Disclaimer: I do not own X-Men. Marvel does.

A/N: Writer's Block buster for the "post anything you write" challenge. Different formatting technique. wh00t.

I promise I'm still writing my other stuff! D: I'm having trouble finding time with school.

Rating: T


"I thought I was alone."

Cold, freezing, slowly – slowly dying.

But never more alive.

God. How was this even possible?

"You're not alone. Erik? You're not alone."

The glass quivers in his hand like a fragile blanket of ice over a pond, trembling in the fear of the approaching Spring.

The sound of his heartbeat is like the cracking of it in his ears.

"I don't trust you."

Pain. Rhythm. Jagged pieces that have to pierce to fit together.

"I don't expect you to."

"But you want me to."

"If you want to.

Confusion. But nothing breaks.

The snow on the ground is thick and bleak – gray where it should be white. It doesn't dance as it falls.

Nothing dances anymore. But everything falls.

"Something's bothering you, my friend." It's an observation, and said cautiously, because privacy is very important to this man – the only thing in the world he has left – his mind the only thing that has always been his.

A sudden tension in strong shoulders, but not from the intrusion.

"Why do you call me that?" An accusation. Harsh and biting and wounded. Where privacy is important, so is honesty, that slowly building trust on crumbling cinder – he does not pretend to not know what is being asked.

"Because you are, Erik." It's so simple, but he knows it isn't. Tucked against the cotton-clothed seats of their taxi in the middle of some mutant hunt – nothing about any of this is simple.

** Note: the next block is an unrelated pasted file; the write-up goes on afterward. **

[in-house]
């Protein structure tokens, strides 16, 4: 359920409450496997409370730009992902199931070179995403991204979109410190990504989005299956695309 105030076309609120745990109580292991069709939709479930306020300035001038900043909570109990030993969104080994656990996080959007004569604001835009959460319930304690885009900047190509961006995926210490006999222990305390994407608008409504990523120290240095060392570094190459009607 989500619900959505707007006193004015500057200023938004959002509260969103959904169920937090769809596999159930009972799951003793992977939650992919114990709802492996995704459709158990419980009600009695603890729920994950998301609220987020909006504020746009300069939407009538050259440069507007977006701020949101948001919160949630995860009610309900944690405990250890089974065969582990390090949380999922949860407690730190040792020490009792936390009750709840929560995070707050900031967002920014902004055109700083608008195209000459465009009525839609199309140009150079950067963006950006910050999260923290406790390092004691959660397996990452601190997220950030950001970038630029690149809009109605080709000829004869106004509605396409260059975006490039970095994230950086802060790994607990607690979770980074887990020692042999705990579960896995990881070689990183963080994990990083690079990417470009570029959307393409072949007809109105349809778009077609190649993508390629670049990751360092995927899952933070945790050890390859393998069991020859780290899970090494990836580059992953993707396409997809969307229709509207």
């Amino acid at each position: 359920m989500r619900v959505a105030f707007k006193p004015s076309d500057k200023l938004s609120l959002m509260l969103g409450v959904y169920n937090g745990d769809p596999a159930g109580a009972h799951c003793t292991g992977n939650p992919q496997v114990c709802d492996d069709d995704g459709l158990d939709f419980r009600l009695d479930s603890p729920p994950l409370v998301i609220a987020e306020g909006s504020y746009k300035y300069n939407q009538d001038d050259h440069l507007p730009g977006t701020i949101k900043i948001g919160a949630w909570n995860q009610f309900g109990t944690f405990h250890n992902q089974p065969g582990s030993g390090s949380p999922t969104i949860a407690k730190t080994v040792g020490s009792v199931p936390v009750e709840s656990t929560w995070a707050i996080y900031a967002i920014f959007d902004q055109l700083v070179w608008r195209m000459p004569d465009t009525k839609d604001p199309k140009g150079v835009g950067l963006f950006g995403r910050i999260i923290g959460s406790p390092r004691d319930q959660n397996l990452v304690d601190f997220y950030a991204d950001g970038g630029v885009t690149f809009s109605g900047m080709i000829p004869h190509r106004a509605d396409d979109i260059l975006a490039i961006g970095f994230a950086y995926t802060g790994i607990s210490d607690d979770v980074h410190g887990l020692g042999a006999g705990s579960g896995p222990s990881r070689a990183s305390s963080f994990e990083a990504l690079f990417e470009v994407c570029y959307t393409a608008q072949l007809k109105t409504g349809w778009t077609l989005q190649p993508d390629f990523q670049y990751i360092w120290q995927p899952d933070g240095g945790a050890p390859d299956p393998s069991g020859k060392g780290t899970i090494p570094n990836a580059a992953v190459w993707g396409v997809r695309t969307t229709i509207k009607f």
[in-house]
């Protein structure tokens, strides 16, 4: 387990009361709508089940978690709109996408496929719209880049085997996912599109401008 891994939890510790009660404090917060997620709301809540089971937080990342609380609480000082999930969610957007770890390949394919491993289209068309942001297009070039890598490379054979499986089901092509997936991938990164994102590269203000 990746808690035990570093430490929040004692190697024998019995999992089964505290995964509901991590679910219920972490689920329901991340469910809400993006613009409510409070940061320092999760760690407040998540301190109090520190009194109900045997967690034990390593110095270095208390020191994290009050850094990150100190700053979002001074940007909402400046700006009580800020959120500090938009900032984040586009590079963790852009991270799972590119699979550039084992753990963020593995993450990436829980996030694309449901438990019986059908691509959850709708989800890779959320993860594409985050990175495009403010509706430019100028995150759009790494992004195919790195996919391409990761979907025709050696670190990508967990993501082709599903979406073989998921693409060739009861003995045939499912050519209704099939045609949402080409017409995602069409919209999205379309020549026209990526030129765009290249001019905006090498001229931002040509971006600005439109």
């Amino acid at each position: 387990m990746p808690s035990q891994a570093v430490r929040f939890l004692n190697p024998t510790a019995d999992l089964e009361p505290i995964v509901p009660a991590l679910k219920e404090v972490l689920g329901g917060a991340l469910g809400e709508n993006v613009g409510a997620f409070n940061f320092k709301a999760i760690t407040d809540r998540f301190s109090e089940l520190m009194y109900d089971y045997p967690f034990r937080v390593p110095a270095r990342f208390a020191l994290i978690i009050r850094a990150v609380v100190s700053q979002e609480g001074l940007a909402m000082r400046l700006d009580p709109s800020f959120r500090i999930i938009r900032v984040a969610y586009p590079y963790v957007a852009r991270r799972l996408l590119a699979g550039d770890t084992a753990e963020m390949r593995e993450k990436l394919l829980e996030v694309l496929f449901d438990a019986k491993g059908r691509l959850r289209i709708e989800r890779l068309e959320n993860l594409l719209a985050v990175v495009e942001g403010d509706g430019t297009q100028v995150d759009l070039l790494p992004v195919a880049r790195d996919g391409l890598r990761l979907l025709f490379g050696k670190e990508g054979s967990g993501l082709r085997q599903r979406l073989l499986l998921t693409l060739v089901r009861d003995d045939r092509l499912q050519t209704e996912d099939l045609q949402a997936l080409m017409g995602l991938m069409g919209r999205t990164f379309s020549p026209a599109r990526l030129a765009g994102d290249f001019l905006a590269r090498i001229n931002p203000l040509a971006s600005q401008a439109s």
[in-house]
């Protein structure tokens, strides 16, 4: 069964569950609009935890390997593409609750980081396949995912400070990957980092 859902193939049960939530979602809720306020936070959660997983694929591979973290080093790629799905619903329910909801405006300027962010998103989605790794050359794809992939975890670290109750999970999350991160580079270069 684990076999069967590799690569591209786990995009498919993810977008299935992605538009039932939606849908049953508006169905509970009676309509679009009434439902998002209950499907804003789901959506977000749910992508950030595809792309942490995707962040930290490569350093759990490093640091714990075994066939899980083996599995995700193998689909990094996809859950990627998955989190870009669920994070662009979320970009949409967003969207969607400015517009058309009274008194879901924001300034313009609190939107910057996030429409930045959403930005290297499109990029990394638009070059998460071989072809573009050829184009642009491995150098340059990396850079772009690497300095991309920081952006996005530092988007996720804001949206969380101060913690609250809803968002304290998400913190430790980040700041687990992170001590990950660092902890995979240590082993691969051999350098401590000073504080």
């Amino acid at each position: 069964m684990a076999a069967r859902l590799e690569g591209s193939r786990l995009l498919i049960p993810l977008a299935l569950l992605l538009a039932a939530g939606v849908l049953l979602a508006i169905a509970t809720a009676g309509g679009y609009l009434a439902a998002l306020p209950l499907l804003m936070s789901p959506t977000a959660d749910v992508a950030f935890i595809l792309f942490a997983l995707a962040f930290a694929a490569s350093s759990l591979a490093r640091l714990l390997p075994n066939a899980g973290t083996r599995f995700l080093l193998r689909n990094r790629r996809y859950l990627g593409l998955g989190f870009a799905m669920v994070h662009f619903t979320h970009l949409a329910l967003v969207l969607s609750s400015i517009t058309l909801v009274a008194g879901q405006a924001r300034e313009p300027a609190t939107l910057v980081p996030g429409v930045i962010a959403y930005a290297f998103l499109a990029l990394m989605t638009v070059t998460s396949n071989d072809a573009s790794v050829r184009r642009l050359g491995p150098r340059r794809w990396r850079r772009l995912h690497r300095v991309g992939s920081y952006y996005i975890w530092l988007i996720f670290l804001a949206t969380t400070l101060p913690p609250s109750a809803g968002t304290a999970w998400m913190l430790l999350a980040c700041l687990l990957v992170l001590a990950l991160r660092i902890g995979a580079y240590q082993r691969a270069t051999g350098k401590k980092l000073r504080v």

Silence reins, as it rains outside, and words among words among words are swallowed thickly and hesitantly before anything else is said.

"…I think you may be mine, as well."

Nothing should ever feel as wonderful as those words.

He takes a deep breath.

It burns more than the flames of a fire.

He takes another.

"Why did you come in after me?" Russia is cold, but the inferno of rage in the other man's eyes would be enough to send it into the Equator.

Charles doesn't look away, but he says nothing. The roar of their cargo plane is enough to fill the void, even if offers no answers.

"Do you know what could have happened?"

He waits.

"Are you suddenly indestructible? Bullets don't hurt you, Charles?"


Slumped shoulders. Defeat or acceptance. One in the same. It doesn't matter.

"…Why didn't you just leave me?"

Finally. His lips quirk slightly.

"Would you have left me?"

They stare, eyes locked as they so often are. A snarl half-formed, soundless, and then fading – an exasperated burst of laughter. A steel resolve that neither frightens or comforts. Final.


There is silence – not a sound. Even ghosts are quiet.

His hand is pressed against the window, reaching out.

"You're an idiot." A scowl. Ignored.

A grin instead. Their first night in the shadowed mansion and a distraction is needed.

"Thank you, Erik." An arched eyebrow.

"It wasn't a compliment."

"Of course not." A low growl.

"You're impossible!"

"Yes. Quite." A dangerous flash of teeth.

"I'm not amused."

A soft chuckle. The fire in the study hearth crackles in similar amusement,

"For goodness sake's, Erik! It's just Chess! You can stand to lose one game."

Another scowl.

The I.V. line tugs gently, a reminder.

There is no reaching out.

His fingers clench hard enough to scratch.

But they are useless.

Words have become useless, all of a sudden. A sense of communication involving nothing but looks, touches – brief glances that express hours of secrets and vulnerability and wariness.

'I'm sorry.' A look that says the words that lips have never formed. All knowing eyes of blue widen in surprise.

'Why?' they say. A slow shake of the other's head.

Guilt, confusion, sadness.